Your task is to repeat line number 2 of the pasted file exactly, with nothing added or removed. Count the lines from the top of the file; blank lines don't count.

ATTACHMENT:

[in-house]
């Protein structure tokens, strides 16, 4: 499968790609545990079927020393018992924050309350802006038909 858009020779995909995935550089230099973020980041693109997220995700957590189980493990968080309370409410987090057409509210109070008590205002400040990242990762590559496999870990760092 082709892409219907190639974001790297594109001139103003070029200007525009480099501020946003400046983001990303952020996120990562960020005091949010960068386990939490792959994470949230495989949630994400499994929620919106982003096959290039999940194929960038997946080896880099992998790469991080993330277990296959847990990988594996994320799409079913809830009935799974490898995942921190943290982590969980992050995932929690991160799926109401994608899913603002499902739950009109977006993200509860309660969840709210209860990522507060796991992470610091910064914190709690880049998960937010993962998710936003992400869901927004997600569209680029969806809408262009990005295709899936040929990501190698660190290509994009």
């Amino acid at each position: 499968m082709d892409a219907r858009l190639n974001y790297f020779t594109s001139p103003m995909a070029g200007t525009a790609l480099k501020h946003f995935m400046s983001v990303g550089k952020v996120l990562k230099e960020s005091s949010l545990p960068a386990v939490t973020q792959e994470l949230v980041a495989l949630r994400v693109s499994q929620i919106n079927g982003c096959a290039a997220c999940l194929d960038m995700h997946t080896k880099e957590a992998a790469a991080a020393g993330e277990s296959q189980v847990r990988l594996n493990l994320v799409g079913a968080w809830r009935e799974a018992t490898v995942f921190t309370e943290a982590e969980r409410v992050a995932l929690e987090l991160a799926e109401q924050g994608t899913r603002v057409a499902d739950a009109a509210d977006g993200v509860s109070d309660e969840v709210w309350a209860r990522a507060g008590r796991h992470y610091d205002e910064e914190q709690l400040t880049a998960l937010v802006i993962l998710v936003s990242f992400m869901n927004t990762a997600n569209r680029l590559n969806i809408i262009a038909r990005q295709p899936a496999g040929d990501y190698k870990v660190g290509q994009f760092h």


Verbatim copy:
């Protein structure tokens, strides 16, 4: 499968790609545990079927020393018992924050309350802006038909 858009020779995909995935550089230099973020980041693109997220995700957590189980493990968080309370409410987090057409509210109070008590205002400040990242990762590559496999870990760092 082709892409219907190639974001790297594109001139103003070029200007525009480099501020946003400046983001990303952020996120990562960020005091949010960068386990939490792959994470949230495989949630994400499994929620919106982003096959290039999940194929960038997946080896880099992998790469991080993330277990296959847990990988594996994320799409079913809830009935799974490898995942921190943290982590969980992050995932929690991160799926109401994608899913603002499902739950009109977006993200509860309660969840709210209860990522507060796991992470610091910064914190709690880049998960937010993962998710936003992400869901927004997600569209680029969806809408262009990005295709899936040929990501190698660190290509994009």